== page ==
Wednesday, April 29, 2009

Cereal Number

Our pantry looks eerily like the cereal aisle at Wal-Mart. There are only four people in my family, yet somehow we've managed to accumulate no less than seven boxes of cereal in the pantry: Kix, Honey Nut Cheerios, Raisin Bran, Frosted Mini Wheats, All Bran, generic bran flakes, and some weird kind of granola made with hemp (um, yeah). That's in addition to the hot cereals: oatmeal, grits, and so on.

I find this intimidating.

And thus this morning I found myself standing in a cereal-haze for who knows how long, staring blankly into the open pantry and trying to decide what to eat for breakfast.

Thankfully, my college days (which included a LOT of cereal) taught me a life skill crucial for coping with this kind of quandry: when in doubt, choose 'em all. (You'd be surprised how many kinds of cereal you can dump in one bowl and still have it taste good.)

Unfortunately, it wasn't until after all this that I realized we’re out of milk.

The simplest solution to this probably would have been "make toast." But that's admittedly sort of boring, and, on consideration, I realized that the gray, nasty weather made it a perfect muffin-making/coffee-drinking morning. At the same time, by this point, I was sort of hung up on the idea of cereal. So I compromised and improvised: cereal muffins! Why not?

My tried-and-true Taste of Home Baking Book has a decent recipe for Three-Grain Muffins. I added some stuff, took out some stuff, made healthy modifications as per the usual, and came up with this, which I really liked. They’re hearty, full of fiber, not overly sweet, and great with coffee.

Cereal-Aisle Multigrain Muffins
½ cup crushed Mini Wheats cereal
¼ cup crushed bran flakes
¼ cup crushed All Bran
¼ cup quick-cooking oats
¼ cup wheat germ
¼ cup white cornmeal
¾ cup low-fat buttermilk
¼ cup very hot water
¼ cup fat-free sour cream
¼ cup applesauce
1 egg
½ cup packed brown sugar (I actually used brown-sugar Splenda)
1 cup whole-wheat flour
½ teaspoon ground cinnamon
1¼ teaspoons baking soda
¼ teaspoon salt
(You could also add a mashed banana, raisins, nuts, and/or chopped apples or berries.)

1. Heat oven to 400°. Grease a 12-cup muffin tin; set aside.

2. In large bowl, stir together Mini Wheats, bran flakes, All Bran, oats, wheat germ, and cornmeal. Stir in buttermilk hot water, sour cream, and applesauce; let sit about 1 minute. Beat in egg (by hand). Stir in brown sugar.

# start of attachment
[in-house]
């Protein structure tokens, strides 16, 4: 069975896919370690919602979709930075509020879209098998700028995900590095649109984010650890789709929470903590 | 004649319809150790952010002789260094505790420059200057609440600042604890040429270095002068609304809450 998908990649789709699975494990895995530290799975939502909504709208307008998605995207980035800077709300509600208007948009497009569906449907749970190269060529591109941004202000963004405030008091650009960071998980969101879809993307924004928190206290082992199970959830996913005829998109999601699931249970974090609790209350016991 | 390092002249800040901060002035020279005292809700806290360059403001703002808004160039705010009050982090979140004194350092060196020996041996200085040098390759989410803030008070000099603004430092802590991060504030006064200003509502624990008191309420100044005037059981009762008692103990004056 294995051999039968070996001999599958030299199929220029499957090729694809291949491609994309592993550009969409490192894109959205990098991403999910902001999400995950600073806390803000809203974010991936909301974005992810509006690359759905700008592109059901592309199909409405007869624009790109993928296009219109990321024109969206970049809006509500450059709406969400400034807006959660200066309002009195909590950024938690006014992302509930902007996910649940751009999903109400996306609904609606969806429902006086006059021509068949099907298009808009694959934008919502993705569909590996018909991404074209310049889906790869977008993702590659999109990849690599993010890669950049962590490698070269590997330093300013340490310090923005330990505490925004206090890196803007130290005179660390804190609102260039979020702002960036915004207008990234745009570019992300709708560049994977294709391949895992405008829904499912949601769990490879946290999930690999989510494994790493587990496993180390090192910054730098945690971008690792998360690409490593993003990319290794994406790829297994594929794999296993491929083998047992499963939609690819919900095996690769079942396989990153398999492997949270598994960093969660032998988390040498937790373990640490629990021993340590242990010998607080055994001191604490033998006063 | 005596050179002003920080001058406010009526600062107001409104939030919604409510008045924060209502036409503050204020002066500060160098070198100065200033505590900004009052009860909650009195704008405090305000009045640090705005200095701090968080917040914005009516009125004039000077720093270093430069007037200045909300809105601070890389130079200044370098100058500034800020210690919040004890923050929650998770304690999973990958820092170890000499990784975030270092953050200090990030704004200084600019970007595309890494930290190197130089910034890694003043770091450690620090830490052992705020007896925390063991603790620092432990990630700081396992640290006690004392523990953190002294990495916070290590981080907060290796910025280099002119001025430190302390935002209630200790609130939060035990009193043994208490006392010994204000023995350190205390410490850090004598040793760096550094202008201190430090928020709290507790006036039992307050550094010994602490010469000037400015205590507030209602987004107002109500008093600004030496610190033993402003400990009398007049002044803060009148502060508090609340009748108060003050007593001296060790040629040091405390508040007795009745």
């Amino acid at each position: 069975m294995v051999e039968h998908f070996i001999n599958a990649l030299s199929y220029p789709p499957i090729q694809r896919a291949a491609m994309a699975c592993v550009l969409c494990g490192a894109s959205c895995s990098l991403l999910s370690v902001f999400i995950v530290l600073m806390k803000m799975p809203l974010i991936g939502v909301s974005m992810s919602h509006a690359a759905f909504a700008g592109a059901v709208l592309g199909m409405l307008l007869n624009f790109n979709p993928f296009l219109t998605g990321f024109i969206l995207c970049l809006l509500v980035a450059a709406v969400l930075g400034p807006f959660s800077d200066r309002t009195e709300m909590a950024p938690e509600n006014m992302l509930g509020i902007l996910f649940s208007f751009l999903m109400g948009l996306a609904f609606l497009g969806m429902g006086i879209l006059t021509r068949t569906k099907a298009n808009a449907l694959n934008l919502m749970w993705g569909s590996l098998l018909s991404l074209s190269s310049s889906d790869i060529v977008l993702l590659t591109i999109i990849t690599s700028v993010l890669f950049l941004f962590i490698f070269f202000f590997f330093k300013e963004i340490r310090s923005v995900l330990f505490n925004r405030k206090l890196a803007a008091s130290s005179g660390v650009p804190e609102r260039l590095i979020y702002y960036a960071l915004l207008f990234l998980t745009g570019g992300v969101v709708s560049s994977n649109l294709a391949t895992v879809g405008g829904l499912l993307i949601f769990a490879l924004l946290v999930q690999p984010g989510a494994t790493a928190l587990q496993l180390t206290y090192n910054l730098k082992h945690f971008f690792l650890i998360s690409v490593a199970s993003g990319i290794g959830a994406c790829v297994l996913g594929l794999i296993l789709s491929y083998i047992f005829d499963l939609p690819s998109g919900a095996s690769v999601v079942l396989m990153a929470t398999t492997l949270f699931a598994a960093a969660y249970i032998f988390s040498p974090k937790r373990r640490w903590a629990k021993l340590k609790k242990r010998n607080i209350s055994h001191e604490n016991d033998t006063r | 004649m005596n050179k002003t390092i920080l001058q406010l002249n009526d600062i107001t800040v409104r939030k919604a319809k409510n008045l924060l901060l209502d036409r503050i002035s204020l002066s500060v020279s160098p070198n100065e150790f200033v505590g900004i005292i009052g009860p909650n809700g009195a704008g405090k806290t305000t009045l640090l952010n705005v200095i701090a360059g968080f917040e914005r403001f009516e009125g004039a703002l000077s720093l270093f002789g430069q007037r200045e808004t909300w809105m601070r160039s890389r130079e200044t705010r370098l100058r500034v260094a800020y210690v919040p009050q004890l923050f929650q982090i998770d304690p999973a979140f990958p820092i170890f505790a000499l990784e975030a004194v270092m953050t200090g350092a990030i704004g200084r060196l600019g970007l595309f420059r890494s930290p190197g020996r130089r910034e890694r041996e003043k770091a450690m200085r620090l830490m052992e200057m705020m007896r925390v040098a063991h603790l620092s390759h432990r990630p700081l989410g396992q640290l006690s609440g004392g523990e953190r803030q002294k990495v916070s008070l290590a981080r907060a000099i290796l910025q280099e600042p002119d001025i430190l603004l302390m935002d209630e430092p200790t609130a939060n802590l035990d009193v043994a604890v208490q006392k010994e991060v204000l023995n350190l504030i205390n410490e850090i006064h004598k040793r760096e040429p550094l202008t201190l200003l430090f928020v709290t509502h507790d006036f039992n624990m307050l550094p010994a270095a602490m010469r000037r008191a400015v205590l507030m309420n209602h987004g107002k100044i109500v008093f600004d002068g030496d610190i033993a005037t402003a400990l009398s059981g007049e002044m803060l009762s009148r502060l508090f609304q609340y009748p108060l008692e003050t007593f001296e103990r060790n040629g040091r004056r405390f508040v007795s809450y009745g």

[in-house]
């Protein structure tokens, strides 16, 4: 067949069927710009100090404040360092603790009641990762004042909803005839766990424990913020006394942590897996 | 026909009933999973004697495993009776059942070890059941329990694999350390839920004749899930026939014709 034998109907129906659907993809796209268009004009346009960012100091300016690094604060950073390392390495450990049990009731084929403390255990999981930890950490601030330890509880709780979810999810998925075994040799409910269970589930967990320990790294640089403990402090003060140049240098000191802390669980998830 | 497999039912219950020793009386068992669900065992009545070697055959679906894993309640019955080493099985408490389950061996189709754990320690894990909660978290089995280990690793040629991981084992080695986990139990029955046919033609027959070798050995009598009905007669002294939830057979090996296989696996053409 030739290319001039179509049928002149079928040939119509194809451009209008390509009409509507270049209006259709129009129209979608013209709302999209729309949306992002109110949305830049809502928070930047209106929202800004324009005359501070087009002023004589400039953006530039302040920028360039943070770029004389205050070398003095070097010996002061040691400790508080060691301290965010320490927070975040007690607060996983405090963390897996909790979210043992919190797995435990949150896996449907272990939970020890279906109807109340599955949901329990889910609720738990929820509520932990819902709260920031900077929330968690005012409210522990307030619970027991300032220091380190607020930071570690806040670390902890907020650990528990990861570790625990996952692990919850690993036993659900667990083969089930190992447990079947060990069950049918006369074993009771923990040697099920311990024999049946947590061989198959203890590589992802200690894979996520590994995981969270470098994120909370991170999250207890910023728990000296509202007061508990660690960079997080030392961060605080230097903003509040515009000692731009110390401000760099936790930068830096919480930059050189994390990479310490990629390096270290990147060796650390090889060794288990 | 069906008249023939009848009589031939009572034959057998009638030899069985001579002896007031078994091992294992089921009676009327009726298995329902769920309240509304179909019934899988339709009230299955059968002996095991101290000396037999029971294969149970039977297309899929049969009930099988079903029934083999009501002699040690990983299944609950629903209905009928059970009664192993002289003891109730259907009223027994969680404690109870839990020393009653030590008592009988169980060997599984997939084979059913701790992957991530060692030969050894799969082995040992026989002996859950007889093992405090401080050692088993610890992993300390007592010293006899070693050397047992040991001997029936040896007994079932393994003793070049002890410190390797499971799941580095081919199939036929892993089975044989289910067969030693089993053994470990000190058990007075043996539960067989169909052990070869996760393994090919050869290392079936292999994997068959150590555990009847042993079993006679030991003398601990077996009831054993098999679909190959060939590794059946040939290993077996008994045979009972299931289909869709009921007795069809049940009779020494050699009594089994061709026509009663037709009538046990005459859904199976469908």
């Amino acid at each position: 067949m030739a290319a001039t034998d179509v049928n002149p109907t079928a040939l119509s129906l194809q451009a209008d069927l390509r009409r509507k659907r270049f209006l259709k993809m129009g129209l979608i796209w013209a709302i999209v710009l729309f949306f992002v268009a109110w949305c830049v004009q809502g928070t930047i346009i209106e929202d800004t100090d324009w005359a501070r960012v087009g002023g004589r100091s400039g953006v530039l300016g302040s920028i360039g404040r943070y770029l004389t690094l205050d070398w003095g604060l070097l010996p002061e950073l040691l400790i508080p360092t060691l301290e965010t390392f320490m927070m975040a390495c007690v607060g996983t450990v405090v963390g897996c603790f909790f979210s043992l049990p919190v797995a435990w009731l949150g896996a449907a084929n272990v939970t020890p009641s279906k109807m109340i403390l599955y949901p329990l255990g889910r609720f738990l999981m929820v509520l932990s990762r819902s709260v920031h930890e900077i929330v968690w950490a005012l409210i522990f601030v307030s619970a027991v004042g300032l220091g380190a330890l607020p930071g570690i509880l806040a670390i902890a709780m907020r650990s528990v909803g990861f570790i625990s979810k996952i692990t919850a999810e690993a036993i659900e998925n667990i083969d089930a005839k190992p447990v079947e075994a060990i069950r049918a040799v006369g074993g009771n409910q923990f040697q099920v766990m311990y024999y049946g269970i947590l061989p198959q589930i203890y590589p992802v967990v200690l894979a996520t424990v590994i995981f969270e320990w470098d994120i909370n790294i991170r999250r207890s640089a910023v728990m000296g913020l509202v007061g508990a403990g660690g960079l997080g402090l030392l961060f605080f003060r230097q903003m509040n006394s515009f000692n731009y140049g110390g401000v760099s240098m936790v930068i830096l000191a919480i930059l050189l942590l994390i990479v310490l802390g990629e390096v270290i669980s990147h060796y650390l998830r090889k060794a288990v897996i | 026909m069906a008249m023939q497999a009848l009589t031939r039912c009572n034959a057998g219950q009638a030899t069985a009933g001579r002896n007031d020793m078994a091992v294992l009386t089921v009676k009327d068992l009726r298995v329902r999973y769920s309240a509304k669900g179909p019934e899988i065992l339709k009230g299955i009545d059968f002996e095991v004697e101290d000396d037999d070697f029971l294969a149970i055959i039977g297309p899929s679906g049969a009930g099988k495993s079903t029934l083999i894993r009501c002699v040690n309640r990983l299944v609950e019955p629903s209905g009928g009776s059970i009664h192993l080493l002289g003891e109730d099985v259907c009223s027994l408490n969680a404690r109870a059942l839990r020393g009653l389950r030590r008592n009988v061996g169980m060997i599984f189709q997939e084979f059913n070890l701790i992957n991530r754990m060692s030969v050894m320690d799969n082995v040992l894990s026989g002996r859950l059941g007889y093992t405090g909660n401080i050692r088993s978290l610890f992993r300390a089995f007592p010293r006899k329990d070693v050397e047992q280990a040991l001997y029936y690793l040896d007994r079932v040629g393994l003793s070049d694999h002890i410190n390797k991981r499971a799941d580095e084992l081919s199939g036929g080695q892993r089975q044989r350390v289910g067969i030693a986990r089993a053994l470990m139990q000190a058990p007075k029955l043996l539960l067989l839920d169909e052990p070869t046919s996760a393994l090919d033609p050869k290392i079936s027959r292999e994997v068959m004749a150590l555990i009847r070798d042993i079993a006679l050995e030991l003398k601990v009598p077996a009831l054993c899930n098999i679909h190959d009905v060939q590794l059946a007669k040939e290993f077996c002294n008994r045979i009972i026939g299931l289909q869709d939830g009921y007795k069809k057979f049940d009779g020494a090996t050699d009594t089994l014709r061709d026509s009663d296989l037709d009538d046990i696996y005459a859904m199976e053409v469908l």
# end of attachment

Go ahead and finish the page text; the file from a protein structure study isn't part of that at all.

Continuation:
3. In separate bowl, combine flour, cinnamon, baking soda, and salt. Add to wet mixture and stir just until moistened. (Batter will be lumpy.)

4. Spoon batter into prepared muffin cups, filling each about ¾ full. Bake 15–18 minutes or until toothpick comes out clean. Cool on wire rack 5 minutes.

Makes 1 dozen muffins

Ironically enough, that last picture is of what I found in the mailbox after the whole above-narrated episode: a cereal sample. Ha. Make that EIGHT boxes of cereal now in our pantry!

Monday, April 20, 2009

My Little Rescue Mission

Today, I would like to talk about a subject near and dear to my heart: pears.

Where do I even start? There are very few fruits that can lure me away from the-wonder-that-is-chocolate, or that I would ever, ever consider an acceptable replacement for “real” dessert (i.e., the kind that involves chocolate). Apples can’t do it. Bananas can’t either. Kiwis? Nope. Berries? Nah. Oranges or melon? No way. But pears…pears...well, okay, I guess they can't actually do it either. (I mean, we're talking about chocolate here.) But they come far, far closer than any other fruit I know of and definitely are at the top of my "favorite foods" list. Oh, magic pears.

Now, I was a little bit overzealous about a week ago and brought home a ginormous bag of assorted pears from Trader Joe’s—more than I possibly could eat, and I should have known it (and I’m the only pear-eater in the family). So what I wound up with was a huge bag of assorted pears ripe to the point of getting mushy.

Eating a bag full of pears in a sitting is not an option. Yikes. And throwing out pears is not an option, either. That’s almost as bad as throwing out chocolate. So, what to do?

Make pear bread!

This was one of those recipes that I sort of pieced together (I think I originally got the recipe off "Bake of Break") and made some changes to--mostly making it healthier. I think I’ll call it “Save the Pears, Save Some Calories” pear bread. Ha. (Sort of “Heroes”-esque, isn’t it? “Save the cheerleader, save the world…”)

"Save the Pears, Save Some Calories" Bread
2 tablespoons white sugar
1 teaspoon ground cinnamon
1 1/2 cups whole-wheat flour
1/2 teaspoon baking soda
1/8 teaspoon baking powder
1/2 teaspoon salt
2 teaspoons ground cinnamon
1/4 teaspoon ground ginger
generous pinch nutmeg
1/4 cup applesauce
2 tablespoons fat-free sour cream
1/2 cup brown sugar (I used brown-sugar Splenda blend)
1/2 cup white sugar (I used Splenda)
1 egg plus 1 egg white
1 teaspoon pure vanilla extract
1 1/2 cups chopped ripe pears

Preheat oven to 350°. Lightly coat a 9-inch loaf pan with cooking spray. In small bowl, combine 2 tablespoons sugar and 1 teaspoon cinnamon. Sprinkle over bottom and sides of pan and tap out excess. Set aside.

In large bowl, combine flour, baking soda, baking powder, salt, and spices. In separate bowl, combine applesauce, sour cream, egg and egg white, sugars/Splenda, and vanilla. (I like to use a wooden spoon, not an electric mixer.) Stir in the pears. Add pear mixture to flour mixture, and stir just until combined.

Pour batter into prepared pan. Bake about 30 minutes, or until top is beginning to brown and toothpick inserted in center comes out clean.

Cool in pan for 10 minutes before removing to wire rack to cool completely.

(NOTE: This is best the day after baking it. Just nuke a slice in the microwave for a few seconds, and mmm...)

Let 'Em Eat Cake

White chocolate raspberry cake, that is. (I think they’ll like it.)